Wednesday, 28 December 2011

Entrepreneurship- Masters of Modern Enterprise

They were dubbed as the 'Masters of Enterprise' by Professor H.W. Brands for their prowess and articulation seems far fetched in a specialty neck deep in conventions. Their profound prowess to negotiate, argue, crush competitors and erect industrial empires was the brain-child of motivation and wisdom, a combination of lustre and expertise. Entrepreneurs remain revered for almost every tenet of their specialties, the magnates worshipped and watched analytically by the press. What brought these individuals to a state of prestige and a signature management style was a mere fabrication of values upon attitudes, of words upon practice. A methodology bound for success, one where the probability of failure seems non-existant and incarcerated in a dark void of nothingness. Their value arises from their wealth and their aristocracy from the attitudes of a society deemed to determine whether wealth can make or break. Business is essentially trade in an excessively competitive and destructive setting, one were the satisfaction of the consumer is paramount in conjunction with a substantial and fulfilling profit. The profit forming only the tip of the iceberg, the prowess of the magnate the very nervous system of the trade. It becomes manifest through deep contemplation that all specialties have a perennial and transcendent unity. A unity bound by conventional wisdom and the wit of its executers. What determines a corporation is far from the products it markets, ships and distributes; it remains the psychology, the very mentality propagated throughout the management model that ensures a seamless ambiance of optimism. The likes of Gates, Buffet and memorable industrialists such as Ford remain witnessed but heavily misunderstood. We have access to their success, their mastery and prowess, but their technique, their slight of hand remains ever so closely guarded by an invisible, inaccesible force. Our desire to compete arises from our lust for recognition, wealth and the luxuries of a successful management model. The management model forming the very anatomy of the corporation, its input and output becomes its physiology and its cash flow or bankruptcy becomes its pathology. While bankruptcy seems an incurable malady for any corporation, the entrepreneurship of the 'masters of enterprise' hold wiser more realistic fears. Fears surrounding the satisfaction of the consumer, the feasibility of their products and/or their solutions and their dedication towards their specialty. It was the desire to engineer a timeless and economic mass-production line that drove Ford to marketing the Model-T and the passion to evoke a creative series of home furnishings that are affordable and sustainable that drove  Ingvar Kamprad to found an internationally renowned home products corporation. It is these collective attitudes woven intimately into the mentalities of the magnates that makes success on a macro level another day at the office and the desire to repel bankruptcy a primitive and frowned-upon mind-set. It stands as both a technical and economic challenge, to attain the credibility of the consumer and the recognition of the international community. But the masters of enterprise have attained all these challenges in a small but timeless package. They are to business what an alphabet is to a language, living breathing icons of an competitive ambiance that inflates but never breaks.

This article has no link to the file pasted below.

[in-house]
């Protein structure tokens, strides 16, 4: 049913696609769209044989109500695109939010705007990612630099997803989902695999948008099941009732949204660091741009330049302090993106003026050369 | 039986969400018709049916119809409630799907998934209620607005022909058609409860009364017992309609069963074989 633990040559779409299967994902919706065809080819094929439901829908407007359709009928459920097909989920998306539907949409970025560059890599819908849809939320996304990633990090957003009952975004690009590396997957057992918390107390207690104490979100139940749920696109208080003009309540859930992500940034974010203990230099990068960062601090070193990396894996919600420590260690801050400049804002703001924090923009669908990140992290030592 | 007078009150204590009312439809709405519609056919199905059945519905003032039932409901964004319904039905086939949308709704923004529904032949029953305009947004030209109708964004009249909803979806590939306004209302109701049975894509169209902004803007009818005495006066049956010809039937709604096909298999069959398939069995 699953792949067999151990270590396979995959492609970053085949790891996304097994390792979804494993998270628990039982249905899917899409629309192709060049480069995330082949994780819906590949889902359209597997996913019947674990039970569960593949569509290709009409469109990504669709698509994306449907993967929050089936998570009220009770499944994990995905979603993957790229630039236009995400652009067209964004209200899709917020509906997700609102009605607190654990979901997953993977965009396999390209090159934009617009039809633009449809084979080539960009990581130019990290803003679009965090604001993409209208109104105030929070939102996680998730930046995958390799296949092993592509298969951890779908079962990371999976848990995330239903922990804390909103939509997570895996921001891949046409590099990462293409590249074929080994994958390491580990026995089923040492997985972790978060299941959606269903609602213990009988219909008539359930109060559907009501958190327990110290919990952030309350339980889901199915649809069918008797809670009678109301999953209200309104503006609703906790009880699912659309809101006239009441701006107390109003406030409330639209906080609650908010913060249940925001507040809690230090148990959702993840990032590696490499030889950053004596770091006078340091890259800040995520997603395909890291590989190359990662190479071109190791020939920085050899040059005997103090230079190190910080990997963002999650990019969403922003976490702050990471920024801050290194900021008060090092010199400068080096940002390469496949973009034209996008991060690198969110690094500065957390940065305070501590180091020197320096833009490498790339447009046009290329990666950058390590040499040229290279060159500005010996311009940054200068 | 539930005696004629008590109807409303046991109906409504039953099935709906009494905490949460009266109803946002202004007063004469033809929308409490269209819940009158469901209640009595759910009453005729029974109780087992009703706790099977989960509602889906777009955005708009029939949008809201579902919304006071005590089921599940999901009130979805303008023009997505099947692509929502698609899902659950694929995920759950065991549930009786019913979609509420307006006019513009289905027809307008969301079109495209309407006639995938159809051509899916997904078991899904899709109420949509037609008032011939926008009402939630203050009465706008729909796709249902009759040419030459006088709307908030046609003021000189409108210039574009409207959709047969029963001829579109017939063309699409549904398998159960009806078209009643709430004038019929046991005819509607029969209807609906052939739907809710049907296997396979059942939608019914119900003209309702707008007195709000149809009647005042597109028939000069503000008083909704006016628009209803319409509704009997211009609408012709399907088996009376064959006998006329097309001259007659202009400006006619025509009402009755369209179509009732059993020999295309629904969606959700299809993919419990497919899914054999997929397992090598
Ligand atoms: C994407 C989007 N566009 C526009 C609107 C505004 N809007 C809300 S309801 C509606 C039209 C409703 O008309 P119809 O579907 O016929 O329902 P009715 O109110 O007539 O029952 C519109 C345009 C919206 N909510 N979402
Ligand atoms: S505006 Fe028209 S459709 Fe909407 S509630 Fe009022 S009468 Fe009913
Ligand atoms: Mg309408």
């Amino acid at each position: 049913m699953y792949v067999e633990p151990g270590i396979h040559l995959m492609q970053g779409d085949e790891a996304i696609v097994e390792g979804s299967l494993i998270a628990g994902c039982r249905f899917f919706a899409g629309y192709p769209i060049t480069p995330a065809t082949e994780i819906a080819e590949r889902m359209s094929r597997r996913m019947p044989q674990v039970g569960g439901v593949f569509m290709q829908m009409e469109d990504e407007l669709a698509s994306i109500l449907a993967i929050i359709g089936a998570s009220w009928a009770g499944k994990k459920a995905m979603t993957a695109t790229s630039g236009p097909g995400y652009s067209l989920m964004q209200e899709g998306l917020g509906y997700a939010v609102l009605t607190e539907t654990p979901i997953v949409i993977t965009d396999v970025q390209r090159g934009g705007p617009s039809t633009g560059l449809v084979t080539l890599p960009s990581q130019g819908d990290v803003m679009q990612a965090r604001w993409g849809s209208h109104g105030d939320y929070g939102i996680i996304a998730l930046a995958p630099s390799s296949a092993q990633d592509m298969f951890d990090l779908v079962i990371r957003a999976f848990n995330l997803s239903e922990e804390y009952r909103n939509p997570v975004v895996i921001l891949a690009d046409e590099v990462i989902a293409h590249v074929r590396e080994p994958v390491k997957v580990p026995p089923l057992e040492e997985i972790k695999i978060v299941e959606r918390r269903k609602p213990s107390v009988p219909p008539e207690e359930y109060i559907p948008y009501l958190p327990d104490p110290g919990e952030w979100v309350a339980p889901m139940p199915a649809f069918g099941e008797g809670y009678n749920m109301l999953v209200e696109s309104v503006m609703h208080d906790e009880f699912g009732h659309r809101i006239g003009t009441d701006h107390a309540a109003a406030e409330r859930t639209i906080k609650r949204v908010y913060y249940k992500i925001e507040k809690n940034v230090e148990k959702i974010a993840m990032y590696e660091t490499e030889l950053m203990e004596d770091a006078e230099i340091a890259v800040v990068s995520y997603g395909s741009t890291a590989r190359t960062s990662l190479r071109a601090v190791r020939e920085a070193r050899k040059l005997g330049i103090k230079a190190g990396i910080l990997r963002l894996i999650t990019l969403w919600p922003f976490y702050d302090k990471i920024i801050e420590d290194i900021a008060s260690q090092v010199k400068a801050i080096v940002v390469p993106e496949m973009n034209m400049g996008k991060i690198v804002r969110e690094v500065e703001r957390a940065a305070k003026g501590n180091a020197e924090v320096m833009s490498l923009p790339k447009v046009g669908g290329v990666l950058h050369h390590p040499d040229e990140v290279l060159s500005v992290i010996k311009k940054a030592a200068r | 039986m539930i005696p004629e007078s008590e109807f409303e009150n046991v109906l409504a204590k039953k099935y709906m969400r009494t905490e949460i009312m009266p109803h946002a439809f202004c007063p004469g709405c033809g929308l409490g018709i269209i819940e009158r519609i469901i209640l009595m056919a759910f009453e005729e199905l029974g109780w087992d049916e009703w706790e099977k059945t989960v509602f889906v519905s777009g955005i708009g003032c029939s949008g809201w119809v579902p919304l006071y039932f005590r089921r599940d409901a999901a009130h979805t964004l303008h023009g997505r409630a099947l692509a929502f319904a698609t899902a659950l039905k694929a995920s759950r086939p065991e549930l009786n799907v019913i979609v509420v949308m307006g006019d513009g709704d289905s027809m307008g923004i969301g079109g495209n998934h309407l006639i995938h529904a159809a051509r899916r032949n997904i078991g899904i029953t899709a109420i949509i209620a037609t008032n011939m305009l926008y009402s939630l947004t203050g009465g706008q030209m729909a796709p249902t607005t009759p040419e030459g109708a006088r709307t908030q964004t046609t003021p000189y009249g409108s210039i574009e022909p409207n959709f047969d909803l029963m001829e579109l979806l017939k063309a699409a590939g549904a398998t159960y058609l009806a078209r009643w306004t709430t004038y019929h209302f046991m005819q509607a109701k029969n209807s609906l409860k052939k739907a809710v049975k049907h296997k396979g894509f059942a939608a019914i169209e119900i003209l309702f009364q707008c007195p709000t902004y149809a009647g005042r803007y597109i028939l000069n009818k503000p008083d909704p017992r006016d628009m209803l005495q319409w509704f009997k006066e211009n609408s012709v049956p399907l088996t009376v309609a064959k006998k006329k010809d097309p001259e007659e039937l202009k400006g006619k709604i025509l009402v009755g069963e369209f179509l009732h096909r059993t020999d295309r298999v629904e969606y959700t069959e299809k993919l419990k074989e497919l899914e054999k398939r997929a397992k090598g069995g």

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    1. I couldn't agree more. Especially when factors like fiscal growth and cash flow are intimately related to the education of the market and its players. The economist Adam Smith said, "the best result comes from everyone in the group doing what's best for himself".